Three years ago, Dow Chemical, the largest chemical company in the world, began a journey to explore the usefulness of RFID to enhance security, improve customer satisfaction, and reduce costs.
When Dow began to explore this new and still maturing technology, it put together a thorough set of processes to facilitate the analysis and adoption of RFID. Additionally, the company decided that RFID and GPS would work well together for track and trace and it included GPS within the scope of its analysis. Dow began by putting together a core project management team with representation from eBusiness, its IT Architecture group, members who were active in the RFID industry group EPCglobal, and Communications. One of the program management team’s deliverables was to identify Generation 1 projects that should be tackled first in the company’s 10-year journey to explore and deploy RFID.
Dow has a concept it calls Most Effective Technology (MET). The idea is that certain technologies lend themselves only to certain sites and/or certain fairly small processes, while other technologies work so well, they should be used across the corporation. Dow is also well known as an advanced user of Six Sigma processes. The company applied these processes to determine which RFID projects to tackle in Generation 1. Dow’s Six Sigma steps included:
- Listening to the “Voice of the Customer” by educating 100 leading business leaders within Dow about active and passive RFID and GPS and then listening to how these technologies might apply to their businesses.
- Dow put together a list of 450 ideas, came up with a list 50 prioritized project areas, and then culled this down to the 10 projects that would be implemented in Generation 1, a time period covering 2006 to 2008.
Businesses within Dow are understandably not anxious to deploy new or bleeding edge technologies. To overcome this resistance, Dow employs Expertise Center funding to explore less established technologies. The Expertise Center is used to fund the proof of concept, a pilot, and a first implementation. They may partially fund a certain number of implementations after that. At some point, however, when the bugs are worked out and the technology has proven itself, businesses must pick up the cost of subsequent implementations.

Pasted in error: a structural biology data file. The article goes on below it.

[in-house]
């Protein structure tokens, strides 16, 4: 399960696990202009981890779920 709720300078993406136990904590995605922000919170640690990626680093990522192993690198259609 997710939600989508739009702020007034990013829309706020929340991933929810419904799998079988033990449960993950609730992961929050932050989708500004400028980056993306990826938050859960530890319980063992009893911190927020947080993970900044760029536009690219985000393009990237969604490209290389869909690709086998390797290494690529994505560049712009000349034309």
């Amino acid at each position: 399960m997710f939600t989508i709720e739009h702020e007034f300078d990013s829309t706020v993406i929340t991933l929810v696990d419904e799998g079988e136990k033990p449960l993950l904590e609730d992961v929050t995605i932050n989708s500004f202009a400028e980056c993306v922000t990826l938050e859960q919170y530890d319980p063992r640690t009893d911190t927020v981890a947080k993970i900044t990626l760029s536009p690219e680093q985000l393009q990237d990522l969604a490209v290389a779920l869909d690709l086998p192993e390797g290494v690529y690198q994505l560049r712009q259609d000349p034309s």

Based on this comprehensive process, Dow determined that RFID in combination with GPS qualified as a technology that should be standardized and leveraged across the entire company to globally track containers, cylinders, tank trucks, railcars, and marine cargo. The company decided to implement, and are now using, Savi Technology’s SmartChain solution as its platform for container tracking and event management.
At the container level, these new events will allow for a more reliable inspection process. Cylinders with welds need to be inspected every five years. Now when Dow receives empty cylinders at its plants, it can associate the RFID tracking number with master data on when the cylinder was last inspected and this can trigger “needs inspection” alerts.
When it comes to railroad cars, RFID has long been used to track chemical tankers. However, currently, rail cars must pass by RFID readers, which are located next to the tracks. What this project enables is two-way communication. In other words, Dow does not have to wait for a car to pass a reader to get visibility to its location. By combining RFID and GPS, Dow has better visibility. Every 6 hours, a battery-powered GPS unit wakes up and sends out a message that says “here I am.” Dow can also ping the units to determine the location of specific railcars and get a response within 15 minutes. The next generation solution for railcars will include sensors that can trigger alerts based on liquid levels or pressure; atmospheric sniffers that can detect (in parts per million) emissions from railcars; sensors that can alert if a tanker dome is being opened; and the ability to detect and alert when a railcar leaves a pre-defined geo-fenced area.
When I last talked to Dow about a year ago, the company was beta testing RFID/GPS for tracking intermodal movements of ISO tanks and regular containers through ports and on the ocean. In conducting its beta tests, Dow also involved people from supply chain teams and it uncovered opportunities to reduce inventory and transportation spend based on this visibility. In sum, there are opportunities to reduce costs, improve security and improve customer service based on RFID and GPS.
In conclusion, Dow is still in the process of testing RFID and GPS. What is perhaps most interesting about Dow’s efforts is not what it has achieved so far, but the process it has used to pioneer new and not-fully-mature technologies.